Grant sponsor: Social Sciences and Humanities Research Council Canada Standard Research Grant to Jake Burack; Grant number: #410–2009-1144.
Time Estimation Among Low-Functioning Individuals With Autism Spectrum Disorders: Evidence of Poor Sensitivity to Variability of Short Durations
Article first published online: 26 FEB 2014
© 2014 International Society for Autism Research, Wiley Periodicals, Inc.
Volume 7, Issue 2, pages 237–244, April 2014
How to Cite
Brodeur, D. A., Gordon Green, C., Flores, H. and Burack, J. A. (2014), Time Estimation Among Low-Functioning Individuals With Autism Spectrum Disorders: Evidence of Poor Sensitivity to Variability of Short Durations. Autism Res, 7: 237–244. doi: 10.1002/aur.1364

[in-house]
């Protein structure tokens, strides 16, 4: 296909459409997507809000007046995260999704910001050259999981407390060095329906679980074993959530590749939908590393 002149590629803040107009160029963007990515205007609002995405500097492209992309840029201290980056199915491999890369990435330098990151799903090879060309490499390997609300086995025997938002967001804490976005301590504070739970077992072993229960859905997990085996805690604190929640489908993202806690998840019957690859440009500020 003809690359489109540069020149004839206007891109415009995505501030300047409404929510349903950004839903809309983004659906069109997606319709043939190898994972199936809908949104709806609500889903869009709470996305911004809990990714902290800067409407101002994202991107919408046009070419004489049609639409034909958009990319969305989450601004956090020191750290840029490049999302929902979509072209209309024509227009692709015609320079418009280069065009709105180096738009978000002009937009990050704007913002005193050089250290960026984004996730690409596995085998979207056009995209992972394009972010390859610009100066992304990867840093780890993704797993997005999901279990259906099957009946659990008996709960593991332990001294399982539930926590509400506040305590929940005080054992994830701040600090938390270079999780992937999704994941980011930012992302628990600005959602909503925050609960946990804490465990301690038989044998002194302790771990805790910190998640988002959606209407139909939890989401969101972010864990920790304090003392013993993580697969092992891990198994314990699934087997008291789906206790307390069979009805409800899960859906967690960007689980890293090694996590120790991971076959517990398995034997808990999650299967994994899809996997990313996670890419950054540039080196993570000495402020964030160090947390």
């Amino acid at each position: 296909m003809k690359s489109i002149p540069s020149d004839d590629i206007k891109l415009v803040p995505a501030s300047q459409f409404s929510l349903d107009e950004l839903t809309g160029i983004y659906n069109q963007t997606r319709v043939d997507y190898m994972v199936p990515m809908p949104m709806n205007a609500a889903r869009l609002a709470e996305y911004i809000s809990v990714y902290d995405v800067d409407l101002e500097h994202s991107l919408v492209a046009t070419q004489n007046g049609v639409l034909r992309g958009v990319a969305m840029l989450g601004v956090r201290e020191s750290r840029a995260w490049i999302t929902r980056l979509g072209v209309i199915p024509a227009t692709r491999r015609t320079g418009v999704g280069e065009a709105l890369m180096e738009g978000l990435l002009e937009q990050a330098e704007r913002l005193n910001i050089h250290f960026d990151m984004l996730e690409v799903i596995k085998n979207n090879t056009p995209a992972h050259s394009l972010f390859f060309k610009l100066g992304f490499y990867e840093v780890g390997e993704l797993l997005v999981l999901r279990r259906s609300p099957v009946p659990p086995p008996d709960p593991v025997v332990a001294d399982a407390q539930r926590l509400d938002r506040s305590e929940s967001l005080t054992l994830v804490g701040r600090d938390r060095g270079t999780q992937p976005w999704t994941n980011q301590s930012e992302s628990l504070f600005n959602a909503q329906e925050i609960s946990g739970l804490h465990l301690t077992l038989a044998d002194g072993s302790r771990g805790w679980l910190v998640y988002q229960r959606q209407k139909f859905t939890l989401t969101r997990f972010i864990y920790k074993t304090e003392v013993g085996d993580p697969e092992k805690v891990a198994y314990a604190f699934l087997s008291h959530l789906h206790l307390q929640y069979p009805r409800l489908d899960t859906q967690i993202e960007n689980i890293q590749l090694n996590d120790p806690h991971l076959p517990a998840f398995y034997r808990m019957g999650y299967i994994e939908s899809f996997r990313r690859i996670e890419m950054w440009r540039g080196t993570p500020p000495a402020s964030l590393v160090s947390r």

- Issue published online: 15 APR 2014
- Article first published online: 26 FEB 2014
- Manuscript Accepted: 18 JAN 2014
- Manuscript Received: 13 MAR 2013
- Social Sciences and Humanities Research Council to Jake Burack. Grant Number: 410–2009-1144
- autism spectrum disorder;
Time estimation of short durations (under 1 sec) was examined in low-functioning individuals with autism spectrum disorder (ASD) and typically developing (TD) children matched on mental age. Temporal bisection and generalization tasks were used to examine basic perceptual timing mechanisms. For both tasks, the participants with ASD demonstrated less sensitivity to variability in short durations than the TD children, adding to a growing body of literature suggesting deficits in timing exist for longer durations. The results highlight the need to examine multiple levels of processing of time-related information from basic perceptual mechanisms to higher level cognitive mechanisms. Autism Res 2014, 7: 237–244. © 2014 International Society for Autism Research, Wiley Periodicals, Inc.